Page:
Rey’ard had been running for his life for over five days now. The two suns, were still high in the sky today, but no warmth seemed to trickle down from the giant orbs. The exhausted Dennyn could finally see the peak he was escaping to and hope-filled him with renewed stamina. He was almost there, less than one thousand arm spans, he guessed. He would make it! The trail went down into a small bowl-shaped clearing, then it traversed over several small rises, and then he would be at his final destination and freedom from this ghastly place.

A firm hand grabbed the fleeing man’s pant leg and pulled him to the ground hard. 
A stern feminine voice said urgently, “Get down! They are watching for you!” The cursed cargo flew from his weak grasp and skittered across the bowl-like terrain and stopped without falling over the icy edge. Rey'ard pulled his long knife and started to counterattack, but it was—a Raen’jir?! She was close to his own age he guessed and not some soulless monstrosity, thank the two suns.

Nimbly, the ambusher quickly jumped up onto the icy trail and crawled to the priceless bundle, then crawled back to Rey’ard. The leather hood of her coat could not hide the thick yellow hair that framed her attractive face, and her amber eyes blazed an iron-will. The woman was made of steel. She rolled over and squatted low, then motioned the tired man to follow her. Rey'ard started to protest but was cut off by the fierce woman’s reply, “It is a death trap, Dennyn! Those creatures push you Shif'tyr, in the only direction they know you must go. Others are waiting for you at that peak. People that no sane person would want to meet. You will never make the boundary that way! I can lead us out of this Misery Mound another way. Follow or stay … your choice! I have some biscuits that will give you energy, eat quickly. I have water to wash it down, hurry."
The Dennyn man devoured two biscuits and took a long drink from her water bag, then nodded his head in thanks.
"We must leave now, follow me!"

Trust was hard to give when you were exhausted, but the man agreed and then followed the quick-moving rescuer eagerly. She moved with uncanny ability and deftness across the steep and icy terrain. Over the edge, she went, like a squirrel over a tree branch, and he followed her! It was a terrifyingly narrow path to be on. Any misstep would lead to a never-ending drop. Rey’ard just had to keep up somehow and mimic her steps. Do not look down into the dizzying depths below, only the path, he told himself. After several agonizing minutes, they came to another trail. It seemed expansive after the one they had just come down. It was only a narrow animal path hugging the rock face and seemed carved into the sides of the mountain itself. The fearless guide stopped and faced her unwilling follower, then spoke quietly, “This is an old loup-garou smuggler trail. When we cross the boundary shortly, there is an open Skraen to the right, hidden by a large yellow rock formation, it leads into a water-filled dark tunnel. The floor is a stream that leads through a waterfall. To escape requires running into the waterfall and jumping up to a ledge on the left immediately, a trail will take us to another Skraen to where friends are waiting. If you don't make the ledge, you will be sucked down a hole. You can survive the hole, but it is risky, it is not meant for air breathers. Unless you can Shift into a fish or sea creature form. Can you?” The worn-out man shook his bearded face forlornly, “No,” he said almost apologetically. “No, I can't. I use bird forms that fly only.” She talked over his reply, “You can Shift at the boundary into whatever form you need to get you out of here, or you can go through the Skraen with me. But you will not be taking that awful book with you. That information in the wrong hands can get many killed. Even in the right hands, it could be disastrous because of the tainted knowledge it contains! Was there anything else besides this book? Think! It's important!” The man straightened and stood his ground, “I don't remember anything else there, except a curse. I lost many friends and my dear cousin, Firlig. They all died recovering this, this foul treasure. A De'thyr’s magic did this horrible thing to my friends. How it happened in a Misery Mound, I do not know, but it happened. I swear it happened—on all the bones of my forefathers, I swear it.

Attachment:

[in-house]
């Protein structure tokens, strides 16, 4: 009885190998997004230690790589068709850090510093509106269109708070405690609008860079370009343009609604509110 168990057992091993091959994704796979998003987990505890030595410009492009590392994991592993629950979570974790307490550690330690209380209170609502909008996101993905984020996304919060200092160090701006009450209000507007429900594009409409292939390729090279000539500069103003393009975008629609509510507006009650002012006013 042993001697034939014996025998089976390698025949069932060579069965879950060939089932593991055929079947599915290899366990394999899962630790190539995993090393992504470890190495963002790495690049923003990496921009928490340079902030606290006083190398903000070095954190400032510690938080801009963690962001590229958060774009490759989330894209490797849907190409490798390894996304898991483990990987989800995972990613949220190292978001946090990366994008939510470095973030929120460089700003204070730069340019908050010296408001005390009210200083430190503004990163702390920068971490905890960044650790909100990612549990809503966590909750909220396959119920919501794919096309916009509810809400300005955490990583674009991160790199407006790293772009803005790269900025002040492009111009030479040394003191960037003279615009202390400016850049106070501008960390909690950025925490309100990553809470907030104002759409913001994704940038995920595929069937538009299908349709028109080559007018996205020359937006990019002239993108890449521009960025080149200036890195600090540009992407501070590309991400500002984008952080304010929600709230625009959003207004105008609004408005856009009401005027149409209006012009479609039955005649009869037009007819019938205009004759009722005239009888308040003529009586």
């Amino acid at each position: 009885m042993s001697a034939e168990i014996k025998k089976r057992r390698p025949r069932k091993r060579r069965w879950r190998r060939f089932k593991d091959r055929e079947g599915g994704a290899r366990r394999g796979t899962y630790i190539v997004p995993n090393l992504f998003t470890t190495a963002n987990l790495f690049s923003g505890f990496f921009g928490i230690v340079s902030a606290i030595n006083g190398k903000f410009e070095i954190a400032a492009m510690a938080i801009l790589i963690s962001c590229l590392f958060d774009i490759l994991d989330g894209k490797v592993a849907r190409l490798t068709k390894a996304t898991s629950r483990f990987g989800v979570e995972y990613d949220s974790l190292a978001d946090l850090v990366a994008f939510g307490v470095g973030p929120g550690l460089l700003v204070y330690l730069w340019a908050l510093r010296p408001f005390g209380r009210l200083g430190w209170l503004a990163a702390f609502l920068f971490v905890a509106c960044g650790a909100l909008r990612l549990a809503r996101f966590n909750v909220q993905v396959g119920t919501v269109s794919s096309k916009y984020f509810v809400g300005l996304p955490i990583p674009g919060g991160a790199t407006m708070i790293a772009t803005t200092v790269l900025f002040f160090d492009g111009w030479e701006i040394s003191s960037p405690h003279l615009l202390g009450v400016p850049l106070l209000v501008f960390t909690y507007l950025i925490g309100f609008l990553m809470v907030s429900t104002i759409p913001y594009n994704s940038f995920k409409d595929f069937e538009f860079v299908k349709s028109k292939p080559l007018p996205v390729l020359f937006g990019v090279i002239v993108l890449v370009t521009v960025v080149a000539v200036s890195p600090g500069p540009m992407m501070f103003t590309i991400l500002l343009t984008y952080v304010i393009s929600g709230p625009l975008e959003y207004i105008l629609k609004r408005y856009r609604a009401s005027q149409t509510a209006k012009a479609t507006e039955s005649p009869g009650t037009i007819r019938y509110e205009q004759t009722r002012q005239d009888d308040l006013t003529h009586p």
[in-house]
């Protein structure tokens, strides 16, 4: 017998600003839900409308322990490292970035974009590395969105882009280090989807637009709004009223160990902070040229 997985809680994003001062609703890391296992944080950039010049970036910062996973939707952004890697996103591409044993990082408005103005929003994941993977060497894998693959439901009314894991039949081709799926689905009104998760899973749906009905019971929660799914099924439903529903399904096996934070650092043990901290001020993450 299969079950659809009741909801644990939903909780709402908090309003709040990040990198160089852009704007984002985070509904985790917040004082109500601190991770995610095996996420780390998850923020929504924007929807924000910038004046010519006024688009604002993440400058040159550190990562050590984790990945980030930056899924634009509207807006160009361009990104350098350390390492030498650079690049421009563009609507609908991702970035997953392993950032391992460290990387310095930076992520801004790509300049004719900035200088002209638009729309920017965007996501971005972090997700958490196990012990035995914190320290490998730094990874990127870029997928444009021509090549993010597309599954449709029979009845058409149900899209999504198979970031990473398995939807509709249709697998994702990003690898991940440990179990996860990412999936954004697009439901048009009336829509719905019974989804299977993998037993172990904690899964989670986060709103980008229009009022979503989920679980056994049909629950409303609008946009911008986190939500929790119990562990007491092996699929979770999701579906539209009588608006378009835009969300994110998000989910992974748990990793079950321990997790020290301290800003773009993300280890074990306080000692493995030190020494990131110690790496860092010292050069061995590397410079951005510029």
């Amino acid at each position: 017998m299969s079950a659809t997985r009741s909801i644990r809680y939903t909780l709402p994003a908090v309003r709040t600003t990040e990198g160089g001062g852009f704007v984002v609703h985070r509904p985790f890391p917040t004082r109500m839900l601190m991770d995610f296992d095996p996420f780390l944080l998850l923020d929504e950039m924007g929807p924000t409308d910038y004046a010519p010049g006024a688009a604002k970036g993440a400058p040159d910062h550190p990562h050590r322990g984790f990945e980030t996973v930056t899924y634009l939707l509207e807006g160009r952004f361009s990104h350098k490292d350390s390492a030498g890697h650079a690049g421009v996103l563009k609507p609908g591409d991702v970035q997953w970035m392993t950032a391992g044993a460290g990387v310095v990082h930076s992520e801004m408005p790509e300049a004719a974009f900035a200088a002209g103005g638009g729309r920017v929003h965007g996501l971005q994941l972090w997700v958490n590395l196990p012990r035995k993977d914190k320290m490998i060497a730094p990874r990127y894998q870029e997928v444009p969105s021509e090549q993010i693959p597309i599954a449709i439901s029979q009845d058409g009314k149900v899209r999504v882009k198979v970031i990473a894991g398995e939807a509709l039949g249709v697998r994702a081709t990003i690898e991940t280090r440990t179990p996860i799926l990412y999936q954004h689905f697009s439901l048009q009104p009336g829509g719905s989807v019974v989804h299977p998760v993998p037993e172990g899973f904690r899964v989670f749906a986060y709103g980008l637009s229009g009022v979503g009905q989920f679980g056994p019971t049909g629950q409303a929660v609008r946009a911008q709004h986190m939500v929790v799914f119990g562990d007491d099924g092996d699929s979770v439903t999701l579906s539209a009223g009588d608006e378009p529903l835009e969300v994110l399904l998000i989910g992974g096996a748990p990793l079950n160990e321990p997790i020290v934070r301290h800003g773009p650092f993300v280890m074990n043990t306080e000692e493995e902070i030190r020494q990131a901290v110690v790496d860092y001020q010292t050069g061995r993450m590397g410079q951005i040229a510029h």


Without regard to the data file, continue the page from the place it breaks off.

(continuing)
This Reliq treasure will help my kin! My glynn needs many things. We are desperately in need of supplies, Raen'jir! It has been very tough the last several years—we need this cursed book to survive!”

The woman seemed much older than she did a few moments ago, “I don't have time to argue with you, honorable Urii Gon. We need to keep moving! We are not out of danger, by any means. Just so you know, I am the last member of the Raen’jir Team that was sent in to find you and these awful writings. We have both lost people close to us. I am only here because the Gli’myr stepped in front of a deadly trap to save me, everyone else died! I did not see it. She was my best friend and my only sister, and she died for my horrible mistake. So listen carefully, Dennyn. The original owner of that foulness you're holding is looking for his book—that you, treasure hunter, have so brazenly taken! Know this, he is close by—and we will be fortunate to see the two suns set tonight if we don’t move quickly.” Rey’ard was confused, “This is an old Reliq book that my friend found. The original owner has to be long dead, Raen'jir! No one can be alive that long!” The blonde looked sad, her eyes became sorrowful as she shook her head back and forth,